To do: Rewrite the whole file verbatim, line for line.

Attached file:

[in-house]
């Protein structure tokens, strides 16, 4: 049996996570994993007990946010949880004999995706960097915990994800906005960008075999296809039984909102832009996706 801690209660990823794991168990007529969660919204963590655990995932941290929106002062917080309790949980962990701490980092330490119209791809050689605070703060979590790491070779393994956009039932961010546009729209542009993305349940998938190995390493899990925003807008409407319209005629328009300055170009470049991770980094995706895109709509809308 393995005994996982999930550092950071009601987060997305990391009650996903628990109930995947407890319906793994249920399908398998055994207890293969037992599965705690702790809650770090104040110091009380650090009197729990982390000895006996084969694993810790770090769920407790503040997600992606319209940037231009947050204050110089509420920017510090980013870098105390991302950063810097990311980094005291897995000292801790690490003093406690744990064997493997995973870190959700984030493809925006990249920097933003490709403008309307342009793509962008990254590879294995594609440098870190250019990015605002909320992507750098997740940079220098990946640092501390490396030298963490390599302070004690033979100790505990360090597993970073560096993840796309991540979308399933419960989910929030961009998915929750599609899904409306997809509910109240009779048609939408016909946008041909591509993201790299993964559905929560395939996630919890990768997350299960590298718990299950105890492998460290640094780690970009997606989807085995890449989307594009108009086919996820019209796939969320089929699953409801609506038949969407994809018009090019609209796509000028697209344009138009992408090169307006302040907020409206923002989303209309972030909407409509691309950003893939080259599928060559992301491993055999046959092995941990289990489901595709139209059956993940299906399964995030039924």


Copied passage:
[in-house]
């Protein structure tokens, strides 16, 4: 049996996570994993007990946010949880004999995706960097915990994800906005960008075999296809039984909102832009996706 801690209660990823794991168990007529969660919204963590655990995932941290929106002062917080309790949980962990701490980092330490119209791809050689605070703060979590790491070779393994956009039932961010546009729209542009993305349940998938190995390493899990925003807008409407319209005629328009300055170009470049991770980094995706895109709509809308 393995005994996982999930550092950071009601987060997305990391009650996903628990109930995947407890319906793994249920399908398998055994207890293969037992599965705690702790809650770090104040110091009380650090009197729990982390000895006996084969694993810790770090769920407790503040997600992606319209940037231009947050204050110089509420920017510090980013870098105390991302950063810097990311980094005291897995000292801790690490003093406690744990064997493997995973870190959700984030493809925006990249920097933003490709403008309307342009793509962008990254590879294995594609440098870190250019990015605002909320992507750098997740940079220098990946640092501390490396030298963490390599302070004690033979100790505990360090597993970073560096993840796309991540979308399933419960989910929030961009998915929750599609899904409306997809509910109240009779048609939408016909946008041909591509993201790299993964559905929560395939996630919890990768997350299960590298718990299950105890492998460290640094780690970009997606989807085995890449989307594009108009086919996820019209796939969320089929699953409801609506038949969407994809018009090019609209796509000028697209344009138009992408090169307006302040907020409206923002989303209309972030909407409509691309950003893939080259599928060559992301491993055999046959092995941990289990489901595709139209059956993940299906399964995030039924």